Discovery Launches American Heroes Channel with New Series, ‘Against the Odds’
Military Channel, a brand of the vast Discovery Communications, Inc. network, is becoming the American Heroes Channel (AHC) on March 3. Military Channel has provided a great deal of interesting programming on military history subjects over a number of years. The idea now is to expand the channel’s programming beyond this emphasis on war and combat and introduce stories of heroism by Americans in other dramatic and life-changing situations where individual heroism emerges. These stories include, for example, those of first responders in disasters, scientists advancing space exploration, and the spies and analysts who work in secrecy to protect the nation.
“We see a tremendous opportunity to provide more history-based, narrative-style documentary programming that viewers have come to know and love from Discovery Communications. The American Heroes Channel will be the next great platform for Discovery to engage and entertain an information-hungry audience with a network that provides an exciting intersection of military and history programming,” notes David Zaslav, President and Chief Executive Officer of Discovery Communications.
To introduce the reborn channel, a newly produced series will premier on March 3 at 10:00 p.m. (Eastern) entitled Against The Odds. Although the six programs in the series return to the familiar ground of combat and war, these vignettes emphasize the heroism of individuals and small groups of soldiers, rather than the overall strategy of the battles and campaigns featured. The roll-out show is entitled “The Marines at Hue” and features one of the most deadly and significant battles of the Vietnam War.
To introduce the new series to the media, Discovery Communications sponsored a panel of veterans featured in the series at the Television Critics Association semi-annual gathering in January. I had the opportunity to go one-on-one with the three gentlemen and I was immediately impressed with their knowledge and poise; they were excellent ambassadors for American Heroes Channel. The three men were William (Bill) Steele, Sr., a World War II veteran of the 8th Regiment, USMC; John Ligato, USMC, 1/1 veteran of Vietnam, and Perfecto Sanchez, USA, an infantry officer who served in the Iraqi conflict.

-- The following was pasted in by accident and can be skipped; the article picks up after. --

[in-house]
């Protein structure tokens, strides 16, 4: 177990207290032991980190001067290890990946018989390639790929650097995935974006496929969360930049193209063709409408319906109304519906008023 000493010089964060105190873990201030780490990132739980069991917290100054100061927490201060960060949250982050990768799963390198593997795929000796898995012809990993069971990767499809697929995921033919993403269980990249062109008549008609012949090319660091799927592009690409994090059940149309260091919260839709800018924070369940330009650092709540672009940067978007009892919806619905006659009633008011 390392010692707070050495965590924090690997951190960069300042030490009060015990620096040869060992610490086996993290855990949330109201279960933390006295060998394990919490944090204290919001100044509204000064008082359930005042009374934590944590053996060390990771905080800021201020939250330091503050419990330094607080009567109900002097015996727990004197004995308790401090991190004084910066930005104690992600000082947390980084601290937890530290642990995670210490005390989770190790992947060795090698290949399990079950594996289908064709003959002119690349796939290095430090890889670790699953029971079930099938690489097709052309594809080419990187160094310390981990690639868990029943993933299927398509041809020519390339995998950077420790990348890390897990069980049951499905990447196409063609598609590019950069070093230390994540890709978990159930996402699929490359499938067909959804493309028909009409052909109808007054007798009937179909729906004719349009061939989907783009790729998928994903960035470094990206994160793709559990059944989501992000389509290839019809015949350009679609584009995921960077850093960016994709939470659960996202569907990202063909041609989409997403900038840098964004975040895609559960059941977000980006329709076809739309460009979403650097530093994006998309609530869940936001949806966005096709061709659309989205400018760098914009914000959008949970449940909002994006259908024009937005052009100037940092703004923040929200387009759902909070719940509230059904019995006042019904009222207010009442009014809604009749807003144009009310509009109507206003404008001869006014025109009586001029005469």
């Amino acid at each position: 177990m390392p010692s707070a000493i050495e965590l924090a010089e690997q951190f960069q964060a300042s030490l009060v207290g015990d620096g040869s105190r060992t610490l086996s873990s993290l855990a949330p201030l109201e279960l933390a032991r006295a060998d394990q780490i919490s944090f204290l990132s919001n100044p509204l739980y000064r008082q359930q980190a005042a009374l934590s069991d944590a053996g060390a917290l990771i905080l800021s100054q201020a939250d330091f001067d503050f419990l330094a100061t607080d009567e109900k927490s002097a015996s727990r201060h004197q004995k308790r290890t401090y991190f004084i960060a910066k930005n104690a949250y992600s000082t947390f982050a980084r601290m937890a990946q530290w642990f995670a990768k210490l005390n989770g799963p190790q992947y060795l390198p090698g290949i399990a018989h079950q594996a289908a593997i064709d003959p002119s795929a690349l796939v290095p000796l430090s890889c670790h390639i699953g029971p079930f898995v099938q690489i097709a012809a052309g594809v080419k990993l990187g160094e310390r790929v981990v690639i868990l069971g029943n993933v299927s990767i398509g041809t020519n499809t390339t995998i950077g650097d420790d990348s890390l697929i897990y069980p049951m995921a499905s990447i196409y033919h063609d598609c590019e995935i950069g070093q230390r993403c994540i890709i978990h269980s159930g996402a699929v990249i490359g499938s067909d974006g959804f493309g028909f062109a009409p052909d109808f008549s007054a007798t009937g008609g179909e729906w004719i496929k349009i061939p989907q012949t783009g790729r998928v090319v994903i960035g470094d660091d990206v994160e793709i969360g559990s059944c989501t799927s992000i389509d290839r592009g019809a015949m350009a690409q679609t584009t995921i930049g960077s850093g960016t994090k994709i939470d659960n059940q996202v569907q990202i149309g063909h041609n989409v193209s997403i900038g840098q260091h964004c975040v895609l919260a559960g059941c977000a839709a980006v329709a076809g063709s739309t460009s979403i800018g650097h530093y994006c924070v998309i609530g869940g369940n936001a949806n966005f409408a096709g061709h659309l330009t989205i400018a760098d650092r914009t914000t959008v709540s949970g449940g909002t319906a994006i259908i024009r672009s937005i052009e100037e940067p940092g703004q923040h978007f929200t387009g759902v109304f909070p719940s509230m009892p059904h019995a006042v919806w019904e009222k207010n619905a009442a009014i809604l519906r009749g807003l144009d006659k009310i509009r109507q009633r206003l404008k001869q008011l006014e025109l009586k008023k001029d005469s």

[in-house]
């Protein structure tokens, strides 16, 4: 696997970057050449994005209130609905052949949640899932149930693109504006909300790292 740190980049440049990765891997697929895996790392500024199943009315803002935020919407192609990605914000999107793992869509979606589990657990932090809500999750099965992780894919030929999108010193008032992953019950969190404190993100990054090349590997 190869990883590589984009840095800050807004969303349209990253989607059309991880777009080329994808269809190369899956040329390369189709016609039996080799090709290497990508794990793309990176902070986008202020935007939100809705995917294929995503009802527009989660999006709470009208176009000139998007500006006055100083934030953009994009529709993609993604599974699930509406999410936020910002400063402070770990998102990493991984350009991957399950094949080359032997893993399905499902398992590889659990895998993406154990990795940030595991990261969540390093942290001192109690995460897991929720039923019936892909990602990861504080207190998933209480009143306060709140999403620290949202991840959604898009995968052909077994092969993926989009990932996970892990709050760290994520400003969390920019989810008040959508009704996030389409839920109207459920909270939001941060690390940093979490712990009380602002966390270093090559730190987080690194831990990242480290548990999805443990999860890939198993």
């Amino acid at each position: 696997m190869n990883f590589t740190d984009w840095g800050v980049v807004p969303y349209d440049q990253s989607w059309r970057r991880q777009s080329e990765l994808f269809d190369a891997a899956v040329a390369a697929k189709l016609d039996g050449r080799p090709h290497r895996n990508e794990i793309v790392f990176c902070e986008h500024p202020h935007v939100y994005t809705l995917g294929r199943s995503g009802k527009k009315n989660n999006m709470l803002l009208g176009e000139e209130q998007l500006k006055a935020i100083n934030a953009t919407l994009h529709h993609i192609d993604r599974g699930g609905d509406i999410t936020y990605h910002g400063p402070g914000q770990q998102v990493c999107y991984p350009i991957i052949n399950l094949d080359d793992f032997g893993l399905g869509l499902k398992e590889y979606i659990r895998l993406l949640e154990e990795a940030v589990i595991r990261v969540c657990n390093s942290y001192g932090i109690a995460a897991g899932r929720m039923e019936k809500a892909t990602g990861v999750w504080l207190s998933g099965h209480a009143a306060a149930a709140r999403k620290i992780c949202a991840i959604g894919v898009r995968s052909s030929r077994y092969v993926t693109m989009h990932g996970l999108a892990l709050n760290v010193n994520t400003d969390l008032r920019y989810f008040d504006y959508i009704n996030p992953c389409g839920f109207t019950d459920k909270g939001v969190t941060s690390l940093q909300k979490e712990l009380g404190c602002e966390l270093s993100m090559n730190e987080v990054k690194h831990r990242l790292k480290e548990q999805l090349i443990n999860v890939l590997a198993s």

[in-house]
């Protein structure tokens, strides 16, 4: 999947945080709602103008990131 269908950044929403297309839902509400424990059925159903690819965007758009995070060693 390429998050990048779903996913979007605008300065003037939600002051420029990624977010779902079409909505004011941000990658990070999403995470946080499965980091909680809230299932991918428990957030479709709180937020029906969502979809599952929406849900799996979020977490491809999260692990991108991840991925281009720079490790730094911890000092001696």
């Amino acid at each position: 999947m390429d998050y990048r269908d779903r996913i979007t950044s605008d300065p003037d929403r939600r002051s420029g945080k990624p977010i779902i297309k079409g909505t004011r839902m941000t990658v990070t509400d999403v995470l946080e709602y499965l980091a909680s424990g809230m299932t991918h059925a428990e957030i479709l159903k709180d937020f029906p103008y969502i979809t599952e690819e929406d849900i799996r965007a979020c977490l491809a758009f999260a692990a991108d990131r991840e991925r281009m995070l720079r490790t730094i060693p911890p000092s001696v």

I asked them to recall some lingering impressions of their combat experience that they carried through the years. “I had some buddies that got killed there,” remembered Bill Steele. “And I get emotional every time I talk about it ‘cause … they were just down to earth people. I mean, we’d do anything for each other in any way, shape, form or fashion and … they got killed.”
“It’s funny what goes through your mind in certain situations,” recalled John Ligato. “I thought when bullets were hitting all around me in the crossfire, this is like a movie. It’s really weird that thought came into my head but then the difference is the smell. There’s a certain smell of Vietnam … that’s particular to Vietnam, and I’m sure to Tarawa and Ramadi … and the smell of wounds. And then the sounds … all those kinds of things that when you’re looking at television or the movies … they can turn the volume up all they want but your senses don’t get all that.”
“It was an honor and a privilege to lead men into combat,” said Perfecto Sanchez. “I was at West Point when the war started so I had four years to prepare myself and to think what it would feel like to look at someone through the crosshairs and pull that trigger. Most of our setting was an urban environment. It’s tough when you can’t differential the enemy. When the enemy takes the form of children … women, men. In the tides of war, you don’t know what it will look like.”
These memories are recalled in Against The Odds, challenging the veterans and the audience to relieve difficult, painful and sometimes controversial episodes in our nation’s recent conflicts. “The Marines at Hue” provides an interesting insight into one of the major battles of the 1968 Tet Offensive during which North Vietnamese Army (NVA) and Viet Cong units launched coordinated large scale attacks against cities and military bases across South Vietnam. The period during the Vietnamese lunar New Year that began on January 30 was supposed to be one of calm – a temporary truce – but became one of the deadliest periods of the war. In Hue, the historic colonial capital, 10,000 NVA troops swept into the city pushing aside light security forces at Army of the Republic of Vietnam (ARVN) HQ in the Citadel, the venerable fortress-like structure the old city; Tac Loc Airfield and the U. S. Military Assistance Command Vietnam (MACV) compound, while they also disrupted U. S. Navy operations at the mouth of the Perfume River.
Three understrength battalions of U. S. Marines were protecting the Phu Bai Air Base about ten miles southeast of Hue. Attacks were occurring on the perimeter of Phu Bai but were being contained. Then the call went out before dawn on January 31 for Marines to go to the aid of the thin forces protecting the MACV compound. When they got the early morning orders to move out by truck for Hue they were under the impression the mission would be a day trip. “I remember I had on combat boots without socks and I had one bandolier of ammo because we were due back by noon,” recalled John Ligato. “I never did get back to Phu Bai.”
It was the toughest of situations for the Marines, holding onto a small sliver of the southern part of the city. They couldn’t reach the main force of NVA who held them at bay across the Perfume River. The enemy infiltrated the areas of the city around the MACV compound and set up a number of strongpoints. “We were being attacked in the left flank and the NVA cut us off from the rear,” said Ligato. “We couldn’t go to the right flank, we’d be totally exposed, so we pushed ahead into the city.” It was an urban style of fighting that these Marines were not trained for and had not experienced previously in the war. To make matters worse, bad weather eliminated the possibility of air support when the Marines arrived. Even when the weather cleared up, a policy decision curtailed the use of bombing from planes and land artillery – the historic and cultural buildings in the city could not be destroyed.